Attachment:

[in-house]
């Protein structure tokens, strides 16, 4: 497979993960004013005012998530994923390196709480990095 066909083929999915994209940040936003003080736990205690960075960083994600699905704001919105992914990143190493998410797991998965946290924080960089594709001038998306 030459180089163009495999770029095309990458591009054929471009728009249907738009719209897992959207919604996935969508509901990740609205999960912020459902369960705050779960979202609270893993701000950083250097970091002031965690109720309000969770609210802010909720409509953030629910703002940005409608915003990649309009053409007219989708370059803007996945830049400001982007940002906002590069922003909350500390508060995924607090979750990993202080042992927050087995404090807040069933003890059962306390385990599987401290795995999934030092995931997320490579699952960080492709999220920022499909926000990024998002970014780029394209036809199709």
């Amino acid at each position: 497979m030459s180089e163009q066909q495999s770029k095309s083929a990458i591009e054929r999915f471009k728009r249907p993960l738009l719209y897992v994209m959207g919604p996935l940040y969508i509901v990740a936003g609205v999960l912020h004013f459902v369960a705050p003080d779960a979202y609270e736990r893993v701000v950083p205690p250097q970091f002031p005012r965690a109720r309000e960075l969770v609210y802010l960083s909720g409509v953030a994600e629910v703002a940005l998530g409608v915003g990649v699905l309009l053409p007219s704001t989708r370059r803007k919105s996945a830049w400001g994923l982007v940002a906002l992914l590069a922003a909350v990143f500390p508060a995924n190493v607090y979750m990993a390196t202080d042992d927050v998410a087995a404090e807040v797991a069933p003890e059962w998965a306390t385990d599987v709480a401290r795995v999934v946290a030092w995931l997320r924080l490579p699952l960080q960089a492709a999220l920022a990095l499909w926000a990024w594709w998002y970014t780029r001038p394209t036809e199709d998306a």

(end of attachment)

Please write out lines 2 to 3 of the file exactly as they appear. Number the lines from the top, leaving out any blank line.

């Protein structure tokens, strides 16, 4: 497979993960004013005012998530994923390196709480990095 066909083929999915994209940040936003003080736990205690960075960083994600699905704001919105992914990143190493998410797991998965946290924080960089594709001038998306 030459180089163009495999770029095309990458591009054929471009728009249907738009719209897992959207919604996935969508509901990740609205999960912020459902369960705050779960979202609270893993701000950083250097970091002031965690109720309000969770609210802010909720409509953030629910703002940005409608915003990649309009053409007219989708370059803007996945830049400001982007940002906002590069922003909350500390508060995924607090979750990993202080042992927050087995404090807040069933003890059962306390385990599987401290795995999934030092995931997320490579699952960080492709999220920022499909926000990024998002970014780029394209036809199709």
């Amino acid at each position: 497979m030459s180089e163009q066909q495999s770029k095309s083929a990458i591009e054929r999915f471009k728009r249907p993960l738009l719209y897992v994209m959207g919604p996935l940040y969508i509901v990740a936003g609205v999960l912020h004013f459902v369960a705050p003080d779960a979202y609270e736990r893993v701000v950083p205690p250097q970091f002031p005012r965690a109720r309000e960075l969770v609210y802010l960083s909720g409509v953030a994600e629910v703002a940005l998530g409608v915003g990649v699905l309009l053409p007219s704001t989708r370059r803007k919105s996945a830049w400001g994923l982007v940002a906002l992914l590069a922003a909350v990143f500390p508060a995924n190493v607090y979750m990993a390196t202080d042992d927050v998410a087995a404090e807040v797991a069933p003890e059962w998965a306390t385990d599987v709480a401290r795995v999934v946290a030092w995931l997320r924080l490579p699952l960080q960089a492709a999220l920022a990095l499909w926000a990024w594709w998002y970014t780029r001038p394209t036809e199709d998306a």